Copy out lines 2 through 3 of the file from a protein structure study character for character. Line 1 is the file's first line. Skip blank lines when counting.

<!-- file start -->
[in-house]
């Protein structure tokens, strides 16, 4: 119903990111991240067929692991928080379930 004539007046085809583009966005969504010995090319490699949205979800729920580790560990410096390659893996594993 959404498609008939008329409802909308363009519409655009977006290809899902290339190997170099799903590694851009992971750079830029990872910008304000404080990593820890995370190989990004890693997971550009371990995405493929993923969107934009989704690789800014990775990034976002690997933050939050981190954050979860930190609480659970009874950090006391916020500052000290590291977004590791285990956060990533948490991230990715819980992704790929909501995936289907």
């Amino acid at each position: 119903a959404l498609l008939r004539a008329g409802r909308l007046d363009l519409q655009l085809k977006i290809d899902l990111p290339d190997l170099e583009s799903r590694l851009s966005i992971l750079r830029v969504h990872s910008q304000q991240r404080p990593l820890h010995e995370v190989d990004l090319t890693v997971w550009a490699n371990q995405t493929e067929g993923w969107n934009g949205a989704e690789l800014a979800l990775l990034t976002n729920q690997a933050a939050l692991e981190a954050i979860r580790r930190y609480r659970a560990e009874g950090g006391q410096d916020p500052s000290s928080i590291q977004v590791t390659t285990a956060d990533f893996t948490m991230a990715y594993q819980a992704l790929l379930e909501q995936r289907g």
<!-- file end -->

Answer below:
């Protein structure tokens, strides 16, 4: 119903990111991240067929692991928080379930 004539007046085809583009966005969504010995090319490699949205979800729920580790560990410096390659893996594993 959404498609008939008329409802909308363009519409655009977006290809899902290339190997170099799903590694851009992971750079830029990872910008304000404080990593820890995370190989990004890693997971550009371990995405493929993923969107934009989704690789800014990775990034976002690997933050939050981190954050979860930190609480659970009874950090006391916020500052000290590291977004590791285990956060990533948490991230990715819980992704790929909501995936289907």
């Amino acid at each position: 119903a959404l498609l008939r004539a008329g409802r909308l007046d363009l519409q655009l085809k977006i290809d899902l990111p290339d190997l170099e583009s799903r590694l851009s966005i992971l750079r830029v969504h990872s910008q304000q991240r404080p990593l820890h010995e995370v190989d990004l090319t890693v997971w550009a490699n371990q995405t493929e067929g993923w969107n934009g949205a989704e690789l800014a979800l990775l990034t976002n729920q690997a933050a939050l692991e981190a954050i979860r580790r930190y609480r659970a560990e009874g950090g006391q410096d916020p500052s000290s928080i590291q977004v590791t390659t285990a956060d990533f893996t948490m991230a990715y594993q819980a992704l790929l379930e909501q995936r289907g």